It is best if you wait for this part to dry before moving on to the next step. It is probably a good idea to leave the book lying on its back with the paper was supported by to food cans while it dries, because, if you leave it to dry closed, bits of it might stick together that you don't want sticking together.
Step 13: Cut Out Your Lining Paper
Your book is nearly finished. Functionally it is already a hard back book, however the next step will make it look like a real book and cover up all the bits of folded over material.
For the lining paper you can use almost any type of paper. Traditionally marbled paper was used. Now you can make this yourself (hey, I feel another Instructable coming on already) or buy it in sheet form from most good craft shops, or download a sheet of marbled paper from my site (where you'll see loads of other projects just like this). Or alternatively you can use a bit of old gift wrapping paper, or even just plain old brown packing paper. Be as creative as you can. The lining paper is like the lining of an expensive suit... hidden until it is revealed by someone opening it...
Ideally, you want the lining paper to be a fraction smaller than the paper wad's height so that you can line it up neatly and twice as long as the paper wad's width so that it covers the inside of the hard cover. (See next step).
Step 14: Glue the Lining in Place
Fold the lining paper sheet in half crosswise.
Smear the inside of the cover and the first page with white glue or rubber solution glue.
Carefully place one half of the folded lining paper on the glued first page so that it lines up neatly with the edge of the paper. Then making sure that it goes in to the corner of the join between the paper and the cover, fold the liner out and glue it to the inside of the cover so that it covers up all the folded over material and the inside of the cardboard covers.
Repeat for the back of the book.
That's it... you're done!
If the first paper goes a bit wrinkly as it dries out, wait for at least a day for it to dry really thoroughly and then iron over the page using a medium hot iron. It won't get all the wrinkles out but it will make the page a whole lot flatter and just try to use a bit less glue for the next book.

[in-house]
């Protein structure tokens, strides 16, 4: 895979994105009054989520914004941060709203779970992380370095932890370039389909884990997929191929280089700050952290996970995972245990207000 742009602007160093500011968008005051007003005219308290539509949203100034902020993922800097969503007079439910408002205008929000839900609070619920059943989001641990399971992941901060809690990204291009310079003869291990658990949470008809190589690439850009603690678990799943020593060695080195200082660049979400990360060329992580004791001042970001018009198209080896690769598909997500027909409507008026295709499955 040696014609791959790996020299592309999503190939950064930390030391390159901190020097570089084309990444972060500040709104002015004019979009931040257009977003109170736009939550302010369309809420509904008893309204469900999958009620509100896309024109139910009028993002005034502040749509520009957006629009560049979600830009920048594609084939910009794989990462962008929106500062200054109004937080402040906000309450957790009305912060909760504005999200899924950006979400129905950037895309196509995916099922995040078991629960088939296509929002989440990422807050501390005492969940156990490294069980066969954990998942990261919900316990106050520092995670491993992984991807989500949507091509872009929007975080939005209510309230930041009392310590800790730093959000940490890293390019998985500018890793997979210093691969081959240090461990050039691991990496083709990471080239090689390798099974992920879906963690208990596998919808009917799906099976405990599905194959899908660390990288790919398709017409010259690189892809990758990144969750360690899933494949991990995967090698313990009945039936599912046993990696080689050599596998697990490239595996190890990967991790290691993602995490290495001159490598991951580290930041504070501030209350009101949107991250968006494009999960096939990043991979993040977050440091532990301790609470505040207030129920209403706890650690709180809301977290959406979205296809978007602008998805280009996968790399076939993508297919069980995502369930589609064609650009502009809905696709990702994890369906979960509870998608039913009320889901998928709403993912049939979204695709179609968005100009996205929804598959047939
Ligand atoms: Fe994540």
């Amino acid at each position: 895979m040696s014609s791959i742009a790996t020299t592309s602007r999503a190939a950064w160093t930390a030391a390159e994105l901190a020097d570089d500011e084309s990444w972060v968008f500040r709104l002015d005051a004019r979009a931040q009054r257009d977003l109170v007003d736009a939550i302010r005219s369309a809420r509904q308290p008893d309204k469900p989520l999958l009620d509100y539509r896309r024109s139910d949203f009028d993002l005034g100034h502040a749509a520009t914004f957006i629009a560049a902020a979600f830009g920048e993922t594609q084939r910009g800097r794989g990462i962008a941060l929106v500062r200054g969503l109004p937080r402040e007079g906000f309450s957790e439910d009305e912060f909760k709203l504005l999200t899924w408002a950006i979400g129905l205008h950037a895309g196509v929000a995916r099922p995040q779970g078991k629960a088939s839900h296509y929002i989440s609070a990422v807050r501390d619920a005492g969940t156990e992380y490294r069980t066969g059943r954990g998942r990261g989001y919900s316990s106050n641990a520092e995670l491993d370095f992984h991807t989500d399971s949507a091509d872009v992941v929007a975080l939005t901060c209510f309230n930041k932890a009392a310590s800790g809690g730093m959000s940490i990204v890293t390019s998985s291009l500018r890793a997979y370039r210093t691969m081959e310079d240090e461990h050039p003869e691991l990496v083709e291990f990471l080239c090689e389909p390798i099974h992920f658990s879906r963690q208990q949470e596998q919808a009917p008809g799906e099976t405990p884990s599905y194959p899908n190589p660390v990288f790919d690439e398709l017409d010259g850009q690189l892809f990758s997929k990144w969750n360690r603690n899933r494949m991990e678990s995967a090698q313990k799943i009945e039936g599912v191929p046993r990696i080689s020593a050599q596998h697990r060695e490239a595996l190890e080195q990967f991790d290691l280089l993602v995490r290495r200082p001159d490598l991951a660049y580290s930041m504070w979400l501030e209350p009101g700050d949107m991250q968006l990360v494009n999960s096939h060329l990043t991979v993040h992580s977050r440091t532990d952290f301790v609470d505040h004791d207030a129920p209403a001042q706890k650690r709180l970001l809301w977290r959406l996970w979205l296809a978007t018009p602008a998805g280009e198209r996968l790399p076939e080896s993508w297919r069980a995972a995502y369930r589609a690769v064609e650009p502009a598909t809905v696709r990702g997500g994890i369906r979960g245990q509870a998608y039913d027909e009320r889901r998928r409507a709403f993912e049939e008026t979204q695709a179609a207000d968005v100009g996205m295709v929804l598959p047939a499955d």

Step 15: Experiment and Make Loads of Different Books
Make books as presents, make them for school, make them for friends. Keep a pictorial journal, you never know, one day you might be famous, then think, how cool would it be when they unearth your journal, which is not only full of angst and perceptive youthful insights into the unfairness of it all, but is also embodied in a book that you yourself made and not some cheap (or expensive) notebook or diary that you bought from the store like millions of other people.
I have made a couple more so far. I made the jeans one with a pocket after my niece, Josie suggested that I use the pockets from the trousers for pens and stuff... neat I thought, and it seems to work rather well.
See what you can come up with and if you make something you like, why not post the images here or email them to me and I will put them up on line on dadcando
Now, It’s easy for you to make a hardcover book or hardcover notebook, prepare your artwork and send them to a digital center with your requirements, after 1 or 2 days your hardcover book or hardcover notebook will be ok. But you can enjoy more during your self building.